Prohibit discrimination by a joint negotiation entity or a covered platform against a news provider: The Bill will prohibit discrimination against an eligible digital journalism provider based on its size or the view expressed in its content.
Prohibit retaliation by covered platforms against a news provider: Covered platforms cannot retaliate against an eligible digital journalism provider for participating in a negotiation by refusing to index content or changing the ranking, identification, modification, branding, or placement of the content of the provider on the platform.
Increase transparency in how funds are used by news publishers: Digital journalism providers should provide public transparency regarding the use of any funds received under or related to agreements reached under the Act “to support ongoing and future operations to maintain or enhance the production and distribution of news or information that concerns local, regional, national, or international matters of public interest, including public reporting regarding the amount of funds received each year under or related to each such agreement or decision.”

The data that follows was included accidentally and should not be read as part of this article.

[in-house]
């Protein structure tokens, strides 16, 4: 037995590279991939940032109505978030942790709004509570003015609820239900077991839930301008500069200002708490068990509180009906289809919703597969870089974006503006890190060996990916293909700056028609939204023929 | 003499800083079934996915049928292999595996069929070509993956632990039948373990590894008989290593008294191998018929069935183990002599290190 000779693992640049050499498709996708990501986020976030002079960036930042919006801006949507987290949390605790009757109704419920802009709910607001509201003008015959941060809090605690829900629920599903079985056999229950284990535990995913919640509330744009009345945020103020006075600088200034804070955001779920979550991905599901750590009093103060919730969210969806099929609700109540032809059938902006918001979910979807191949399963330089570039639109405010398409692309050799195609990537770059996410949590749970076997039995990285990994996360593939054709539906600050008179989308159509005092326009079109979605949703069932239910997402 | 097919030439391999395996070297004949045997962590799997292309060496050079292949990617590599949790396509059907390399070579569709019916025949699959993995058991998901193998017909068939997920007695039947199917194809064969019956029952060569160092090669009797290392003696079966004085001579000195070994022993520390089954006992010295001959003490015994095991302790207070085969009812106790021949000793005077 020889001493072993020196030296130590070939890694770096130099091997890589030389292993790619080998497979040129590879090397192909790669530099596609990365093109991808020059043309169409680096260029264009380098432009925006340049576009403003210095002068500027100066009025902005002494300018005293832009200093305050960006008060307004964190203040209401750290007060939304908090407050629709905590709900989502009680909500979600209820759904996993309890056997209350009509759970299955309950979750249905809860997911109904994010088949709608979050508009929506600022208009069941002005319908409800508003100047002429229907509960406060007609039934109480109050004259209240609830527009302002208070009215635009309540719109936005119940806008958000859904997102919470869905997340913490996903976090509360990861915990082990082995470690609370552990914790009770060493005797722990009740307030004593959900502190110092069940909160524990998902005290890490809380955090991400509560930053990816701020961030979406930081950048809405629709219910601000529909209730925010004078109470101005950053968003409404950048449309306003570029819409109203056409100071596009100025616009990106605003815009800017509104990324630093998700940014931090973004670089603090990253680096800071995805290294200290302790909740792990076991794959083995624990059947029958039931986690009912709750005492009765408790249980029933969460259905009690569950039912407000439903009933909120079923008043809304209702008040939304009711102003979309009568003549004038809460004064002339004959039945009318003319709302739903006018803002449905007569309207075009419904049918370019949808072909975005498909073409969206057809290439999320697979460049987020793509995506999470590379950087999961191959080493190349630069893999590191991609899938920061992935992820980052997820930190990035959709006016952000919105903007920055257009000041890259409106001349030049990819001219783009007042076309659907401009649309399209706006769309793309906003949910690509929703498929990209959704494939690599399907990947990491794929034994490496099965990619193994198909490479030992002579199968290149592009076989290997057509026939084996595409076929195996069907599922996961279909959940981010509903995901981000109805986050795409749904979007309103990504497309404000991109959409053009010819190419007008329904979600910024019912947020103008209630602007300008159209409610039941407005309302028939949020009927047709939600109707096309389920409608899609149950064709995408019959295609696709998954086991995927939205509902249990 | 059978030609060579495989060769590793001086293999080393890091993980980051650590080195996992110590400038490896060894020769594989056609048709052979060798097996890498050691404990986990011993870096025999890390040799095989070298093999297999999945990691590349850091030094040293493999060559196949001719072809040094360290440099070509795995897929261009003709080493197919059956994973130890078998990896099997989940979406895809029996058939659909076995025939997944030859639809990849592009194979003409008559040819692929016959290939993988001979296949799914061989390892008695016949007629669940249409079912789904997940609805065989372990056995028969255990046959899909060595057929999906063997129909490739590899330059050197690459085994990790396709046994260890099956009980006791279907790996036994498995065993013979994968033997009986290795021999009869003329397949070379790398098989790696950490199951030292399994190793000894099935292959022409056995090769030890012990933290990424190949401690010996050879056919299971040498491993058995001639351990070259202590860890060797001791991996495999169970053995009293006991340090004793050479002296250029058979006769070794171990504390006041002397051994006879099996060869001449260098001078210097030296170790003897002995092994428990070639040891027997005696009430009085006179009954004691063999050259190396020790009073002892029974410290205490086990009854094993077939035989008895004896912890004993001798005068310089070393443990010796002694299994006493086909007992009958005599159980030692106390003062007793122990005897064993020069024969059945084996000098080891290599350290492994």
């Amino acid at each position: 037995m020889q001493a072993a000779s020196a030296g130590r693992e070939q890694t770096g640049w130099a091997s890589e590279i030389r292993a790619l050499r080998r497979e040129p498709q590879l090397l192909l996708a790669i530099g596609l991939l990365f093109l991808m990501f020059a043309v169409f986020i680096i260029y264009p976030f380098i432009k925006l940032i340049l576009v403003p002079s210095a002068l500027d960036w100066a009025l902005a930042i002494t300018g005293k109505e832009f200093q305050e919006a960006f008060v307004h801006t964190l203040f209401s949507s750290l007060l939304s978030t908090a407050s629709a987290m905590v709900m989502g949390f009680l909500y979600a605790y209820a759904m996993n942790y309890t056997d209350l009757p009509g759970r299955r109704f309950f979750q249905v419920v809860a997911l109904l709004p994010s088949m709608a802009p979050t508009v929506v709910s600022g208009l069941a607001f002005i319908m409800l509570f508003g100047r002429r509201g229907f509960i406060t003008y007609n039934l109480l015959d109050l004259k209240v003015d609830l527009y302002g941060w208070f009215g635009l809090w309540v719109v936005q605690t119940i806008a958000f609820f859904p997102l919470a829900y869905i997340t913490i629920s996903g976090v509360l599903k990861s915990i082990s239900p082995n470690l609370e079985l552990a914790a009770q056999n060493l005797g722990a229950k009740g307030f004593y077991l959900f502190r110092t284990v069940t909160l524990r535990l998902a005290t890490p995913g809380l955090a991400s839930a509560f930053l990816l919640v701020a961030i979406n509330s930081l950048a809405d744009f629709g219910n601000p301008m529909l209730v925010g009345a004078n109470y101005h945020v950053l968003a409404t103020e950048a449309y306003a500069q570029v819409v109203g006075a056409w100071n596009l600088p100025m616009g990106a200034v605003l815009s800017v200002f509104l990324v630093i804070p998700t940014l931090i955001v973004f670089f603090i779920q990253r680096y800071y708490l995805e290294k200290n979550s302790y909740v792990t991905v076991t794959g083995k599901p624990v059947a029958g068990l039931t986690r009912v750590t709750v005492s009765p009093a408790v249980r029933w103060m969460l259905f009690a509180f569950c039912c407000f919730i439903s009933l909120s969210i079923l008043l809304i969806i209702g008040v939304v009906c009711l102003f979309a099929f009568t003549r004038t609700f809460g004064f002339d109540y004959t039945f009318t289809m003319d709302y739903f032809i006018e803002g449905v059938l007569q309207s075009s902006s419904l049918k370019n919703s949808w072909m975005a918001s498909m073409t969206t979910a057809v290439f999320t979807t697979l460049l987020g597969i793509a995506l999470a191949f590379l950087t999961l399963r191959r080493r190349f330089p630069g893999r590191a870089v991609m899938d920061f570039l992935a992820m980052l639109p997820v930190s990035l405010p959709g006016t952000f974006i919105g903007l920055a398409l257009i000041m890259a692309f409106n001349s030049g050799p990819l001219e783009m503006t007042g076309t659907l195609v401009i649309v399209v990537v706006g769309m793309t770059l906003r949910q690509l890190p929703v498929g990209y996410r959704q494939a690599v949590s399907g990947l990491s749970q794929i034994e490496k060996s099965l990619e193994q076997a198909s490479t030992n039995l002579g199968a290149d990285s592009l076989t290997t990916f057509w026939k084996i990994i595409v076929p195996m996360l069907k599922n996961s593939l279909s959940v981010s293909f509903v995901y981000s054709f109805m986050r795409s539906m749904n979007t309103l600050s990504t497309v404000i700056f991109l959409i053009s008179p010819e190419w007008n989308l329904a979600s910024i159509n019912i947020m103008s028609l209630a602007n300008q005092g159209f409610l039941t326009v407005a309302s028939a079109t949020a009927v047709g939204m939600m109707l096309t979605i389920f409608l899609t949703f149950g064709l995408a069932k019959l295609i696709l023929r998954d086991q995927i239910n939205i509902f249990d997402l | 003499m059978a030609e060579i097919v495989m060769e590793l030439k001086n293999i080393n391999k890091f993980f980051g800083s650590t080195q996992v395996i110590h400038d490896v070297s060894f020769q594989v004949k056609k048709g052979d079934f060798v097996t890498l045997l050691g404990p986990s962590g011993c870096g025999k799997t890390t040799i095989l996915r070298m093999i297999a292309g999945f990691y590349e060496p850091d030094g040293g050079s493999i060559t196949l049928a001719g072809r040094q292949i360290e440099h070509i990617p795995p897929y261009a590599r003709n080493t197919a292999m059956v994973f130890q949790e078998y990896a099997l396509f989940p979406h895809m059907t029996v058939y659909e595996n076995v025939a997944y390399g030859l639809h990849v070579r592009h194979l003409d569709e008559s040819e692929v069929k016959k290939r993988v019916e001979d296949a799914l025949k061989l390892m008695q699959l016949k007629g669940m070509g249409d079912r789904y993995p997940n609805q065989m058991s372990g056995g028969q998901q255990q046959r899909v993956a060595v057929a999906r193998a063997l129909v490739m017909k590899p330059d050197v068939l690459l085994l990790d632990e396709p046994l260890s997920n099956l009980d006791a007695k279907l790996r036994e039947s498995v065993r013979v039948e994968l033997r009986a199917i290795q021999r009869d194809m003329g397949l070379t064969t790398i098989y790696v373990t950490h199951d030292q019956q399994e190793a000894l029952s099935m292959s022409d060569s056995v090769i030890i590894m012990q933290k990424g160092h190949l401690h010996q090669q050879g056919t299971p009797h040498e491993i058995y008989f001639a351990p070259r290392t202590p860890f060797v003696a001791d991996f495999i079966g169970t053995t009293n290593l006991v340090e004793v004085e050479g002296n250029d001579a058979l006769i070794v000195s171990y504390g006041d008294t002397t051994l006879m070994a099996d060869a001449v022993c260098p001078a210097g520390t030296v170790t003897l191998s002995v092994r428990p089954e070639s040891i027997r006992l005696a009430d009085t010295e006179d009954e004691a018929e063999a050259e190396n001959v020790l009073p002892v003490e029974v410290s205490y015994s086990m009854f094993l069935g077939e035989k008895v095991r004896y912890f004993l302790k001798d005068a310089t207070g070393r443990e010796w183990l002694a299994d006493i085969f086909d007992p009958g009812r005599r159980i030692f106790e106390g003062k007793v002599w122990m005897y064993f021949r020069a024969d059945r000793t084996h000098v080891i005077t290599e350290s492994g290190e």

Allow civil action lawsuits:
- Any eligible digital journalism provider or covered platform that participated in negotiations under this Act may bring a civil action in an appropriate district court of the United States for not acting in good faith during negotiations or for violating the terms of the agreement reached.
- Digital journalism providers that are discriminated against by a joint negotiation entity or a covered platform may bring a civil action in an appropriate district court.
- Digital journalism providers that are retaliated against by a covered platform may bring a civil action in an appropriate district court.
Sunset within eight years: This Act will cease to have effect 8 years after the date of its enactment.